The 13th Realtime Linux Workshop is held in Prague, Czech Republic,
October 20-22 (Realtime minisummit
The 2011 Kernel summit is held October 23-25 in Prague (LWN
Debian is pretty bad at making choices. Almost always, when faced with a
need to choose between alternative solutions for the same problem, we
choose all of them. For example, we support pretty much every init
implementation, various implementations of /bin/sh, and we even have at
least three entirely different kernels.
-- Lars Wirzenius
Lisp creator John McCarthy passes away at 84 (TechCrunch
The second GStreamer conference is held in Prague,
October 24-25 (LWN coverage: GStreamer 1.0 and
0.10 and Xiph.org).
LinuxCon Europe is held in Prague, October 26-28 (LWN
coverage: Kernel panel, UMMS, an audio/video abstraction layer and A btrfs update).
The Embedded Linux Conference Europe is held in Prague, October
26-28 (LWN coverage: Till Jaeger on AVM
vs. Cybits, The embedded long-term support
initiative, and Sandboxing for automotive
Linux; Conference videos).
OpenBSD 5.0 is released (release notes).
It's important not to show a smug expression on your face while printing if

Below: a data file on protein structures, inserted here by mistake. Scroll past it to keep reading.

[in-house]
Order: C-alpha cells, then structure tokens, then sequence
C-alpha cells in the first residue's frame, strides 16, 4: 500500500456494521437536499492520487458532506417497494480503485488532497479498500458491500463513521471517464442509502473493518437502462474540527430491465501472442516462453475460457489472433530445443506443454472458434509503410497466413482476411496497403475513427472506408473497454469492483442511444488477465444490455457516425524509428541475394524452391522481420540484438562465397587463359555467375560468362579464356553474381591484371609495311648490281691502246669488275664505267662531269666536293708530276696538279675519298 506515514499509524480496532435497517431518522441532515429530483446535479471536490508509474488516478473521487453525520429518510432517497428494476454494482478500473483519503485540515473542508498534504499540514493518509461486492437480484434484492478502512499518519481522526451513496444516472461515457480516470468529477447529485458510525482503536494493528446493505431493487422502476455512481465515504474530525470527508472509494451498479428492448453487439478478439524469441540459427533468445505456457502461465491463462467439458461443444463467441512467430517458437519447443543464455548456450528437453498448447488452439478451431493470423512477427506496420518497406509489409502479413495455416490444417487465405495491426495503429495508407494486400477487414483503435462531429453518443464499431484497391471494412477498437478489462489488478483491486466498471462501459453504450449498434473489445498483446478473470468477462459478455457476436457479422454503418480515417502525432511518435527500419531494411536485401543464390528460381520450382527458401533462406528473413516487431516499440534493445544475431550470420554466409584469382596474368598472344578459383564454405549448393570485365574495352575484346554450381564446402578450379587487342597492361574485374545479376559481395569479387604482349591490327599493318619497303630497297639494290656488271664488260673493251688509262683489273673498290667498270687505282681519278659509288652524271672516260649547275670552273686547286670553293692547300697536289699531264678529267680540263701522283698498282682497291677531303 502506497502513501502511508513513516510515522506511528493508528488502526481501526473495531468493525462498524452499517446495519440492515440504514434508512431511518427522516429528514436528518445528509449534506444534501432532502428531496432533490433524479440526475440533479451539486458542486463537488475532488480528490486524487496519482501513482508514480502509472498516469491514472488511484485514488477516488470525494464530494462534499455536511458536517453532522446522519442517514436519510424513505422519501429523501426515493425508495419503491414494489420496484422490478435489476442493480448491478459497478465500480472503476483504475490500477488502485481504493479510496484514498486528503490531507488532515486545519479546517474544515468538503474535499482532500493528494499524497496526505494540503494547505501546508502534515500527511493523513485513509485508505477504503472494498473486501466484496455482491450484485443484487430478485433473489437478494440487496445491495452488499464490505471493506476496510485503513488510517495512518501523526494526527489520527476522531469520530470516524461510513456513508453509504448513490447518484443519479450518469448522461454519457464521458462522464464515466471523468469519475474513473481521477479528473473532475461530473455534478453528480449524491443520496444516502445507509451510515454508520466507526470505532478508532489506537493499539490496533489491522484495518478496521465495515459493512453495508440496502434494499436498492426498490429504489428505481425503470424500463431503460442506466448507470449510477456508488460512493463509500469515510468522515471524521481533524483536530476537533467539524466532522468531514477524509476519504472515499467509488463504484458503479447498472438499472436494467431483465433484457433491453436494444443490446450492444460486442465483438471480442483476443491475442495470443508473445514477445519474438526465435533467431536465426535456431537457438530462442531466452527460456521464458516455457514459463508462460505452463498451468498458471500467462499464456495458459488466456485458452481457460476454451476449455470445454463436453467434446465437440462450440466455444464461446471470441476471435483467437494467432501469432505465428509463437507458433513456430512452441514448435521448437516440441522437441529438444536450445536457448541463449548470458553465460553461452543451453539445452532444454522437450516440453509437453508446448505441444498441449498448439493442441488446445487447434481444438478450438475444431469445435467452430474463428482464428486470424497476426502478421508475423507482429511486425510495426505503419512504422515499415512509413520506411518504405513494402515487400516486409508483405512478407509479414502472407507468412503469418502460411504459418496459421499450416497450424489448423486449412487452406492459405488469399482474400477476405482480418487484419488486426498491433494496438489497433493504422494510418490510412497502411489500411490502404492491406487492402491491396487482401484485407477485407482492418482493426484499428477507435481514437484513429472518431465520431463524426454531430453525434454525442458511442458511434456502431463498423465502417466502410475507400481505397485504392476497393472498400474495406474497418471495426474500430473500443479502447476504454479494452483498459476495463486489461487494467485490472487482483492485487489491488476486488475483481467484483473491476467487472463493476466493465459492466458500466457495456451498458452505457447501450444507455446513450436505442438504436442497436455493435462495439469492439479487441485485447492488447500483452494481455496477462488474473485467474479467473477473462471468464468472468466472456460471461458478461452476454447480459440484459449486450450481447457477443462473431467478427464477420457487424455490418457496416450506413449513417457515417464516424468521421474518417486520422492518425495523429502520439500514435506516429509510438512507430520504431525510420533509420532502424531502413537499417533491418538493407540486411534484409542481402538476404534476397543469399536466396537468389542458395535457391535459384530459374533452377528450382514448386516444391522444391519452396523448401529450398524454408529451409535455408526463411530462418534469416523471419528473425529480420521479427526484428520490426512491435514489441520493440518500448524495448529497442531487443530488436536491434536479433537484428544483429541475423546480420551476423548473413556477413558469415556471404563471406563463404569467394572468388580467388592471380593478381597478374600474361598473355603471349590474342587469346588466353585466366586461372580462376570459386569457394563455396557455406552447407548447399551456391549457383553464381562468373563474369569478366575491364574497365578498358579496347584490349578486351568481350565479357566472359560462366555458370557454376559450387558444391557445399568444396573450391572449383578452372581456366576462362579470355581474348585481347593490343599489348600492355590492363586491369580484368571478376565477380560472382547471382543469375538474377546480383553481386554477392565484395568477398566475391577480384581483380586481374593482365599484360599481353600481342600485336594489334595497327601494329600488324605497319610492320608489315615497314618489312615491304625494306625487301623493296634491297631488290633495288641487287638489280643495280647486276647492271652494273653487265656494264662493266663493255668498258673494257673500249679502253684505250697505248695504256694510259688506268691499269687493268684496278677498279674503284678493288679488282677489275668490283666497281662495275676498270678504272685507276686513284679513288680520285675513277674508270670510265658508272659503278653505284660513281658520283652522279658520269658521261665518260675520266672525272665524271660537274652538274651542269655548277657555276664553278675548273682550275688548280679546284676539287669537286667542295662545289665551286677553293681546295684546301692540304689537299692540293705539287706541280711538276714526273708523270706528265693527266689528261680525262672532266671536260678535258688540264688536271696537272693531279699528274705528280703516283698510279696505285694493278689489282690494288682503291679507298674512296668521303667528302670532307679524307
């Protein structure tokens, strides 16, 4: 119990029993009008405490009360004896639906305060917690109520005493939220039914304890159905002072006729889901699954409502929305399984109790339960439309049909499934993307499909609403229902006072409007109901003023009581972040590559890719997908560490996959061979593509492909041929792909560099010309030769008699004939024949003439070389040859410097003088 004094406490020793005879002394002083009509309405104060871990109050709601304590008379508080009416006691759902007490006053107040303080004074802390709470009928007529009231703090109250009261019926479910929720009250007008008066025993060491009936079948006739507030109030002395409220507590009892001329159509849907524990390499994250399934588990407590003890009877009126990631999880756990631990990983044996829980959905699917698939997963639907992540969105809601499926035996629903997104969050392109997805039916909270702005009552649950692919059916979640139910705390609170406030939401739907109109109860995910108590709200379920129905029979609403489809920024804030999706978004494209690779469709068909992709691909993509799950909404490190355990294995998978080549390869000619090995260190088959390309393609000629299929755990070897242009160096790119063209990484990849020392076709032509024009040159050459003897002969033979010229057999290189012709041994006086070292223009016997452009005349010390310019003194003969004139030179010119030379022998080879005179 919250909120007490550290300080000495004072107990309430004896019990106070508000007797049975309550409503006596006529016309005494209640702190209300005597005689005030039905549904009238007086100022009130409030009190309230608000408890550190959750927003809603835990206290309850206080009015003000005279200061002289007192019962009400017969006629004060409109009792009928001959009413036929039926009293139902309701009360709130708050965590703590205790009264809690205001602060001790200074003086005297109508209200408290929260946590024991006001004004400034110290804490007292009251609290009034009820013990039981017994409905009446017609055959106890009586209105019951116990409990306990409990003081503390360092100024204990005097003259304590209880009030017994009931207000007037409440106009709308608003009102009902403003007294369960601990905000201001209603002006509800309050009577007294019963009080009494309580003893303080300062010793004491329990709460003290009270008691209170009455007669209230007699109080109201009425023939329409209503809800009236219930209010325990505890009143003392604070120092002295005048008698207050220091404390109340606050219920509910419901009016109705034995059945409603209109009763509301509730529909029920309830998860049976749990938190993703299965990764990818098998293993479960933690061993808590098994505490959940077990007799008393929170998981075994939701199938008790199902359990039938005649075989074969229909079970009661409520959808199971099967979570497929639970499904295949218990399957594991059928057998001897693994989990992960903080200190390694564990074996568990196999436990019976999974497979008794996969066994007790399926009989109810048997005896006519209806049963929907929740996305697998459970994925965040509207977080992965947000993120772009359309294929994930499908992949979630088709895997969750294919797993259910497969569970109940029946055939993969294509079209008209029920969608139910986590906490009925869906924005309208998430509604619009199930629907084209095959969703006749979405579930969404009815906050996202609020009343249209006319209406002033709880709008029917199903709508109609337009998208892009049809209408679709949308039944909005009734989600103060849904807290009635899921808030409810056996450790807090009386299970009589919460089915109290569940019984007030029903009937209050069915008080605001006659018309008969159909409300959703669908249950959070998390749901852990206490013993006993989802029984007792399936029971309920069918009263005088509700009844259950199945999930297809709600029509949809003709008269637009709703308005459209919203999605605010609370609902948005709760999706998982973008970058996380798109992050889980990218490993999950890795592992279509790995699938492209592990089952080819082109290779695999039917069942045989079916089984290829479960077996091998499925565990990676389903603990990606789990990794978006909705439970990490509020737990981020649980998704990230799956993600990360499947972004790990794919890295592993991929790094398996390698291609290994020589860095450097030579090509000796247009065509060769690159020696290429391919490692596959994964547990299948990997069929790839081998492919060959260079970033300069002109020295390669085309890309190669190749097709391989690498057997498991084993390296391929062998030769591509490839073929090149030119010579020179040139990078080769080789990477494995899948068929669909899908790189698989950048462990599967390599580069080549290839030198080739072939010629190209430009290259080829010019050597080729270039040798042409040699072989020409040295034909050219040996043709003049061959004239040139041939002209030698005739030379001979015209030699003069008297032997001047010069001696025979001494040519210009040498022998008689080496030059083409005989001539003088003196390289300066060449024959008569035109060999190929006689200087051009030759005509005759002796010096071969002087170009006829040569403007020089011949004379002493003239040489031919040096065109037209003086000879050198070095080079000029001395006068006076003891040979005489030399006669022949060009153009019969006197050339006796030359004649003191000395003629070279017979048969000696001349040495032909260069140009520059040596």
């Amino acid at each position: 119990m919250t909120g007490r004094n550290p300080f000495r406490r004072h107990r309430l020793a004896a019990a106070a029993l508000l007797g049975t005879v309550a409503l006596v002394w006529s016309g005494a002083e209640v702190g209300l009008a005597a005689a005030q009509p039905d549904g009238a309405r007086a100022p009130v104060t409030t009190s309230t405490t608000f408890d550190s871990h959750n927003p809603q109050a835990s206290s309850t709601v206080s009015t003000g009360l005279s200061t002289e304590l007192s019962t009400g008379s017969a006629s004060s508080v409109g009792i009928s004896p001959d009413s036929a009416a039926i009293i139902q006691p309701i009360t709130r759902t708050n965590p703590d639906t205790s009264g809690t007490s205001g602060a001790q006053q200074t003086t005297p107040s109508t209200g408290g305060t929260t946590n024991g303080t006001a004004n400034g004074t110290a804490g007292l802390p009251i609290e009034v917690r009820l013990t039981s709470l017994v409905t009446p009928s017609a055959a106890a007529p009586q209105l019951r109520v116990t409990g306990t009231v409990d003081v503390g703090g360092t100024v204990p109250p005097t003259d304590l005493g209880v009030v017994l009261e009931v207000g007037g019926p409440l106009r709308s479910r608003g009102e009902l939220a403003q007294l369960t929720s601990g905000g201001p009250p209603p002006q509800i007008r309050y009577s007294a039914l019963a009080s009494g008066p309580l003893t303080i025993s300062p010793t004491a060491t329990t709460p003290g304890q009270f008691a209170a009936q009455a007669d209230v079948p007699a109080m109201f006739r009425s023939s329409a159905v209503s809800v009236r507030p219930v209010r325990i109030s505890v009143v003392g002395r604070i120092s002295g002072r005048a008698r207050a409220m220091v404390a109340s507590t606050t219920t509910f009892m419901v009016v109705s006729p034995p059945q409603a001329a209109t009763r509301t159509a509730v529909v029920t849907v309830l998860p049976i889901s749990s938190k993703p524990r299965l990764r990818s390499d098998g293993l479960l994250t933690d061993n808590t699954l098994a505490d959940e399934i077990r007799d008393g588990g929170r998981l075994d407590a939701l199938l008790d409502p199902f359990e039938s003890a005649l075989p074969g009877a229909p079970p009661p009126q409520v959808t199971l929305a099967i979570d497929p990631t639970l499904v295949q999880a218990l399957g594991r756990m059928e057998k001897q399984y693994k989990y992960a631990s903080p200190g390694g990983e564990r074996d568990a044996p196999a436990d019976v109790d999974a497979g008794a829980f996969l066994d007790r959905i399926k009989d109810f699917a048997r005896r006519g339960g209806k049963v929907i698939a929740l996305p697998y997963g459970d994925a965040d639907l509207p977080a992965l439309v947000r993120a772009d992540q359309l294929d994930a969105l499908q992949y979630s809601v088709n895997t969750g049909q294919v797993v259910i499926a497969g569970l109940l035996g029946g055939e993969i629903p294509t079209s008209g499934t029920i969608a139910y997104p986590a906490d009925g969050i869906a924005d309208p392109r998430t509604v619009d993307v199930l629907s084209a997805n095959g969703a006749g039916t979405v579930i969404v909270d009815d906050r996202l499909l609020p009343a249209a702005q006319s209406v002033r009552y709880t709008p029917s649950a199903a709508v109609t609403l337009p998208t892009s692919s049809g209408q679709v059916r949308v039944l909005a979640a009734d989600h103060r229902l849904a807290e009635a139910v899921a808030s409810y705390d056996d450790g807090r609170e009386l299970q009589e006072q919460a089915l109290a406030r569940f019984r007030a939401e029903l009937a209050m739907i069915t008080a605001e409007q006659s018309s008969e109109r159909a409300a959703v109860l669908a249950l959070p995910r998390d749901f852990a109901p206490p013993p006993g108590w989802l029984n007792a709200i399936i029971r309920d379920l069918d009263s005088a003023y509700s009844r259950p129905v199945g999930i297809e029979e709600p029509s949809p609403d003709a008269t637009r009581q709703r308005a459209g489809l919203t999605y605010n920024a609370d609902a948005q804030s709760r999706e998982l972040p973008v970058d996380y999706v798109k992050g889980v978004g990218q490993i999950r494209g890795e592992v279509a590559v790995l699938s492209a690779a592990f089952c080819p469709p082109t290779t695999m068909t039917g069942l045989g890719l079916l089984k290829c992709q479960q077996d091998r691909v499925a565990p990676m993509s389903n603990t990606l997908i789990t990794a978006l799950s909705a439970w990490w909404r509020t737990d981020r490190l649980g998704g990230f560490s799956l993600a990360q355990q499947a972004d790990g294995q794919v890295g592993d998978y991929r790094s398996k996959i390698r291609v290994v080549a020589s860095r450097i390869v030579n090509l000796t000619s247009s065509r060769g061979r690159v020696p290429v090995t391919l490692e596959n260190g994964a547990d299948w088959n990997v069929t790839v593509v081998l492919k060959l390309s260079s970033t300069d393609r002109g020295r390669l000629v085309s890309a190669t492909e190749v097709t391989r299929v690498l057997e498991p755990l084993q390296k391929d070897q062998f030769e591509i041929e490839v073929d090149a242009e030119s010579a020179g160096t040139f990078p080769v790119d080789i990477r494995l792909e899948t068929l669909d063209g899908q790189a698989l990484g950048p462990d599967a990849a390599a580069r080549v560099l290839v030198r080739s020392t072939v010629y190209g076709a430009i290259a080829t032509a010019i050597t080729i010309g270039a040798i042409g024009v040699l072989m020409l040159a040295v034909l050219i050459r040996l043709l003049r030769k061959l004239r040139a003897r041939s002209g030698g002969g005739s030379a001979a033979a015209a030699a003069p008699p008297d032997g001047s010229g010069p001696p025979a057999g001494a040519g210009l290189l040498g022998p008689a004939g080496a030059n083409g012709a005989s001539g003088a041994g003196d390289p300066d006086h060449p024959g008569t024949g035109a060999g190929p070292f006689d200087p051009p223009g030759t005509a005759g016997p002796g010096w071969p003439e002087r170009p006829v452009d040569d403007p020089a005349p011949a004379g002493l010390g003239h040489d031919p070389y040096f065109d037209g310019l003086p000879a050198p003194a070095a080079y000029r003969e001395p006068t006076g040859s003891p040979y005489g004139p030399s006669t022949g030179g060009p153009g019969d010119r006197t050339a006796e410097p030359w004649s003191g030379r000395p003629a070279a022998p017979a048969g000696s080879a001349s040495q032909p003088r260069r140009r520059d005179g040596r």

users of non-Linux OSs are still dealing with driver CDs or vendor
The Trinity Desktop Environment releases 3.5.13 as a continuation of
the KDE 3.5 series (announcement,
Samba notes its first contribution from Microsoft employees, which
actually happened back in October (announcement).
Fedora 16 is released (announcement,
Google announces the availability of the source code for Android 4.0
("Ice Cream Sandwich"), after withholding the source to 3.x (announcement,
They went out of their way to let researchers in, and now they're kicking
me out for doing research. I didn't have to report this bug. Some bad guy
could have found it instead and developed real malware.
Miller gets banned from Apple's developer program
openSUSE 12.1 is released (announcement, release notes).
AVM loses its case to restrict anyone from modifying the GPL-covered
code in its routers (gpl-violations.org announcement).
Barnes & Noble decries Microsoft's "trivial" patents used to fight
Android (LWN blurb, Groklaw article).
Richard Hughes announces the ColorHug open hardware/software
A serious denial of service attack against BIND 9 is seen in the
I admire and respect the fact that you can make free software do exactly
what you want - that's precisely what I set out to support in founding
Ubuntu. What I did not set out to found was a project which pandered to the
needs of a few, at the cost to the many. Especially when the few can